Block on Trump's Asylum Ban Upheld by Supreme Court
In Consero's 2013 survey of 52 Fortune 1000 general counsel, one of the issues at the top of everyone's list was cyber security. The Association of Corporate Counsel came to a similar conclusion in its 2013 survey of when 72% of attorneys surveyed found data breaches and protection were of serious importance in the coming year.
Protecting your infrastructure from cyber attacks is not just a governmental concern; with all of the sensitive and private information that law firms have, protection from cyber attack should be a top priority. So, what should you do to protect yourself, your firm and your clients?
Take the time to do training with all of your employees on the basics: don't click on mysterious links, don't download unexpected attachments, and change passwords frequently -- and what a strong password really is. By taking time to do the little things, you're protecting yourselves from big problems down the line.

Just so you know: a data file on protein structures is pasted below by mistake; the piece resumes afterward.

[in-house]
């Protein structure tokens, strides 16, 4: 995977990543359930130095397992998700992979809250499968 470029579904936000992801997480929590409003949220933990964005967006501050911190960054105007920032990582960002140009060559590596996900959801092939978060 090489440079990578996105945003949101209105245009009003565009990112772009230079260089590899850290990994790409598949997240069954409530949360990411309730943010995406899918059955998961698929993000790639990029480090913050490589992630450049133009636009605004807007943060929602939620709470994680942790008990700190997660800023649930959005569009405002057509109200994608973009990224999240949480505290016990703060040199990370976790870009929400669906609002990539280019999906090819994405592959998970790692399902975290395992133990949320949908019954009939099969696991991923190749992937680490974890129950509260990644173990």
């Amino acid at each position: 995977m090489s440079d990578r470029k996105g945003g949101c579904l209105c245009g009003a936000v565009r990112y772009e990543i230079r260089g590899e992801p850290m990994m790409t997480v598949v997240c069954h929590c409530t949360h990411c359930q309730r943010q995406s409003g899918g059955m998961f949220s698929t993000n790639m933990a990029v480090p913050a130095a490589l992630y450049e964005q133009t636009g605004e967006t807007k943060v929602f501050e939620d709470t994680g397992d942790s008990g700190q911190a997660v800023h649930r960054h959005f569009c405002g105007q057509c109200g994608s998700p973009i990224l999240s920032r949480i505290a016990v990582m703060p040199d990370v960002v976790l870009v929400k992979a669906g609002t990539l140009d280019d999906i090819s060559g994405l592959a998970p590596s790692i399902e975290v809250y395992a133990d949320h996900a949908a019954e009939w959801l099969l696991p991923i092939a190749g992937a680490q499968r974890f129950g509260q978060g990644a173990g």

Communicate with your IT department about the kinds of protections your firm, or company, has in place in place to deal with a cyber security breach. Even if you don't normally interface with the IT department, now would be a good time. They are usually the first ones to know about a breach, so you all want to be on the same page when it comes to preparing for a breach, and how to deal with it if one occurs.
Wha's been breached? Is the info sensitive in nature? Do you need to contact the client? The answer to these questions will determine what you do next. Hopefully, you already have a plan in place to help you deal with those issues.
With technology and the kinds of risks our technology is exposed to, constantly changing, it's important we stay on top of ways we can protect ourselves. The more you do to prepare, the less you'll have to deal with in the event of a breach.
Meeting with a lawyer can help you understand your options and how to best protect your rights. Visit our attorney directory to find a lawyer near you who can help.